Yeah. Yeah, thank you. And you know, you were a big supporter of mine when that was coming out. But an energy awakening that book that you’re talking about, was so pivotal for me, because I’d been known as a very kind of prophecy. Look, I’m doing it now with my body, professional, get the jacket on, be in the C suite, do the business strategy, the leadership. And here I am talking about energy and consciousness and awakening, and the past it plays in life and business. Yeah, that for me was I felt like I’d gone to the dark side. And I certainly got some of that criticism from some people. But I think but that was that come in. That was it was probably about 10 years ago. Yeah. And so now I think there’s much more of an appetite for this kind of conversation, particularly after the lockdown. I’m seeing a lot more openness to this kind of integration of just even if we think about like work and life, right, we’re starting to break down these these human constructs of boundaries and barriers between what happens outside of work and what happens inside of work. You know, all these barriers have been broken down. And I think we’ve got an incredible opportunity right now to redefine work, life and business, and I really hope we take it.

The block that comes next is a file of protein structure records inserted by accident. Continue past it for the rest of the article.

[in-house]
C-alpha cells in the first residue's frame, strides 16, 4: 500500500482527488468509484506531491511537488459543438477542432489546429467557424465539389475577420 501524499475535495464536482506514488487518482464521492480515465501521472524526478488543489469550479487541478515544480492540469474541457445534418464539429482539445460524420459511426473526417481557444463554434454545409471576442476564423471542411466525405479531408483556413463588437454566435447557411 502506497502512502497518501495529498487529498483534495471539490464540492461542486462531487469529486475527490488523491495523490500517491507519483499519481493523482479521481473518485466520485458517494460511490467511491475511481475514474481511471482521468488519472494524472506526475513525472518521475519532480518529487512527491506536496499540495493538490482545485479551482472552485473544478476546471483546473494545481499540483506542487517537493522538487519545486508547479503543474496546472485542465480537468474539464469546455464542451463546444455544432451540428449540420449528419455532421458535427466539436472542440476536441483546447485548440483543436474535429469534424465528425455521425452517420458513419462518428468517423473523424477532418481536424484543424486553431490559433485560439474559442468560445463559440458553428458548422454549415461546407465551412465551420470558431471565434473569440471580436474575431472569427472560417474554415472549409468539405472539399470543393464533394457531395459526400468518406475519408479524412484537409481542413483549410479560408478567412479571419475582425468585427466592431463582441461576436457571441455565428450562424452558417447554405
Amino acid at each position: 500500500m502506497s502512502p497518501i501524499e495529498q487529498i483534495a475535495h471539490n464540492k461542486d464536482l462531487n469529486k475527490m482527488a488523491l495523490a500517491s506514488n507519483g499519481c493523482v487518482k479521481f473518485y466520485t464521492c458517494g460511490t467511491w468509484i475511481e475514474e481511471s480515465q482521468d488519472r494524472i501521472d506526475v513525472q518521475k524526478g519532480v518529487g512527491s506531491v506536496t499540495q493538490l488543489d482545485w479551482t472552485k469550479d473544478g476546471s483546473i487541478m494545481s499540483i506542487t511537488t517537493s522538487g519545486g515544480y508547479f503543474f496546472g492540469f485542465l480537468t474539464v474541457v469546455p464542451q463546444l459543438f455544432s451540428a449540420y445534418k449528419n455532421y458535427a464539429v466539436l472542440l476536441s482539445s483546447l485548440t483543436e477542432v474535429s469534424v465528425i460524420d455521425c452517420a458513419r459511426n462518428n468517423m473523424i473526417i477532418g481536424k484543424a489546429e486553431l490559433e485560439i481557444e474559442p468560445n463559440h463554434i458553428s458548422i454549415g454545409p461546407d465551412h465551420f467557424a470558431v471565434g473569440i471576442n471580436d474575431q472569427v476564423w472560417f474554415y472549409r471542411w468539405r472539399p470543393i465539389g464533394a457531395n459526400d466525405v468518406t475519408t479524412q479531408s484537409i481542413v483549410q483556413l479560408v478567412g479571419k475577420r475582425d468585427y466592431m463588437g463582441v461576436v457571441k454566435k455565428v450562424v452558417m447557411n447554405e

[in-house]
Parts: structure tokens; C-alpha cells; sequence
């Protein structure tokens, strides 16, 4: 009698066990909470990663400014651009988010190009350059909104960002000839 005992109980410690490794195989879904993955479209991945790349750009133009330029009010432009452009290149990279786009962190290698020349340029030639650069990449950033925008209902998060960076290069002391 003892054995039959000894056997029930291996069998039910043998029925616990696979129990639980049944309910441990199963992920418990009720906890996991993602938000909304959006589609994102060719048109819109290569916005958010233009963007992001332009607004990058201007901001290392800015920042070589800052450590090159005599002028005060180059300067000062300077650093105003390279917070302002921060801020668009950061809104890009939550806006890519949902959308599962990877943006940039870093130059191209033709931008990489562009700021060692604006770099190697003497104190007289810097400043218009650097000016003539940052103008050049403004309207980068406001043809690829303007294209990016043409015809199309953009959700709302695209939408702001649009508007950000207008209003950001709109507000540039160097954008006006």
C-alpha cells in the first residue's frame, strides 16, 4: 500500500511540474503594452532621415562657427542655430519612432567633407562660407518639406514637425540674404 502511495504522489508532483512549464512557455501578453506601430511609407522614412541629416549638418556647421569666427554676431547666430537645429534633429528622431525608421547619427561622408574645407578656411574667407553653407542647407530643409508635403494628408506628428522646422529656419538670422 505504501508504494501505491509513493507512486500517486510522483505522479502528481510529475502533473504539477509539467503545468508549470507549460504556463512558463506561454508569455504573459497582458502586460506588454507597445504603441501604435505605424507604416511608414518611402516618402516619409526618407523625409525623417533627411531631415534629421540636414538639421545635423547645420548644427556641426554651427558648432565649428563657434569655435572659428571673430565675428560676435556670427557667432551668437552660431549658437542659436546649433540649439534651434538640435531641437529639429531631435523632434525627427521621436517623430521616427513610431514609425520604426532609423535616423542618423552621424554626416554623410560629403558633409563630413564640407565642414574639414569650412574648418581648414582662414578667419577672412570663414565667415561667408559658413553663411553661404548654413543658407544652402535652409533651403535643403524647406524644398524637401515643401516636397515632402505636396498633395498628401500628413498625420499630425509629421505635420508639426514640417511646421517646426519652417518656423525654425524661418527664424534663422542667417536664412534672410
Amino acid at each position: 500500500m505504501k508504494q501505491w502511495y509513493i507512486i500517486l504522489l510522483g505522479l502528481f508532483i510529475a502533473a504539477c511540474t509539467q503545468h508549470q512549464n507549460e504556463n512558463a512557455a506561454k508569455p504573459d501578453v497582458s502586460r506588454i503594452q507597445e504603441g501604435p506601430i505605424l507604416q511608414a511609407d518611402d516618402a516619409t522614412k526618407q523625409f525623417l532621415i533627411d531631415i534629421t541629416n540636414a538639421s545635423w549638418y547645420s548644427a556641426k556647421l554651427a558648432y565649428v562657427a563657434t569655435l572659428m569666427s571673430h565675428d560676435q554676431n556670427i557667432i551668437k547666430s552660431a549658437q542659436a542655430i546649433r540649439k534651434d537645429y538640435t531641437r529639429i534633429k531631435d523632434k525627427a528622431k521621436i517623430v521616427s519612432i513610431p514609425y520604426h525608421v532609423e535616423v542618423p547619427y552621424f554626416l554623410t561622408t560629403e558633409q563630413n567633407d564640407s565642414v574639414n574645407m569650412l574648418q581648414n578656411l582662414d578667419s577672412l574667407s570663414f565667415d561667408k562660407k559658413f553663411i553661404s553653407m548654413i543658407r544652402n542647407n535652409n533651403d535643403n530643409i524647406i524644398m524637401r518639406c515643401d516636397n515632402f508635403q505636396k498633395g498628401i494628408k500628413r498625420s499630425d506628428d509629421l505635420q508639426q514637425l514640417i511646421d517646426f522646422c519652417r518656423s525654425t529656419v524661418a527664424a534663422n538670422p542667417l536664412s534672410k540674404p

Achim Nowak 52:09
Thank you so much for the gift of your presence and conversation, Jane, it was such a joy for me.
Jayne Warrilow 52:16
Oh, me too. I hear my love you my friend. I
Achim Nowak 52:20